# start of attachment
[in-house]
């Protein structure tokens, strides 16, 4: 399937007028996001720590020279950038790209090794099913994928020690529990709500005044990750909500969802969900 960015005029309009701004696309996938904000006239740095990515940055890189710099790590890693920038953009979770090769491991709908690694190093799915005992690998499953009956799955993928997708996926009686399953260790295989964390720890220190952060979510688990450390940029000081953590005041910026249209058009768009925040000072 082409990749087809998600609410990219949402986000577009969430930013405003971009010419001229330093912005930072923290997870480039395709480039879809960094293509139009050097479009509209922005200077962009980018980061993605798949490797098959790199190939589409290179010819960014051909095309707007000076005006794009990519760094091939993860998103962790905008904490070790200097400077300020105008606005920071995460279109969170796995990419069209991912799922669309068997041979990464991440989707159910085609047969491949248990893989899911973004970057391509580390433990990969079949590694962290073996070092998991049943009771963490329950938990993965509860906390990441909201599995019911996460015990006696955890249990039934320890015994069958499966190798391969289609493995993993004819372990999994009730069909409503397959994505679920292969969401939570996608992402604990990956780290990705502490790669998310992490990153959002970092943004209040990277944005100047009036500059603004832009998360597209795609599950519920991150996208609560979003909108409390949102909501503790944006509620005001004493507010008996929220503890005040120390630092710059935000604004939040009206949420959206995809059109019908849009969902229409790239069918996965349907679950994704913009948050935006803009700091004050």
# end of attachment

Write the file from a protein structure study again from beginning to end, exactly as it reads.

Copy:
[in-house]
């Protein structure tokens, strides 16, 4: 399937007028996001720590020279950038790209090794099913994928020690529990709500005044990750909500969802969900 960015005029309009701004696309996938904000006239740095990515940055890189710099790590890693920038953009979770090769491991709908690694190093799915005992690998499953009956799955993928997708996926009686399953260790295989964390720890220190952060979510688990450390940029000081953590005041910026249209058009768009925040000072 082409990749087809998600609410990219949402986000577009969430930013405003971009010419001229330093912005930072923290997870480039395709480039879809960094293509139009050097479009509209922005200077962009980018980061993605798949490797098959790199190939589409290179010819960014051909095309707007000076005006794009990519760094091939993860998103962790905008904490070790200097400077300020105008606005920071995460279109969170796995990419069209991912799922669309068997041979990464991440989707159910085609047969491949248990893989899911973004970057391509580390433990990969079949590694962290073996070092998991049943009771963490329950938990993965509860906390990441909201599995019911996460015990006696955890249990039934320890015994069958499966190798391969289609493995993993004819372990999994009730069909409503397959994505679920292969969401939570996608992402604990990956780290990705502490790669998310992490990153959002970092943004209040990277944005100047009036500059603004832009998360597209795609599950519920991150996208609560979003909108409390949102909501503790944006509620005001004493507010008996929220503890005040120390630092710059935000604004939040009206949420959206995809059109019908849009969902229409790239069918996965349907679950994704913009948050935006803009700091004050």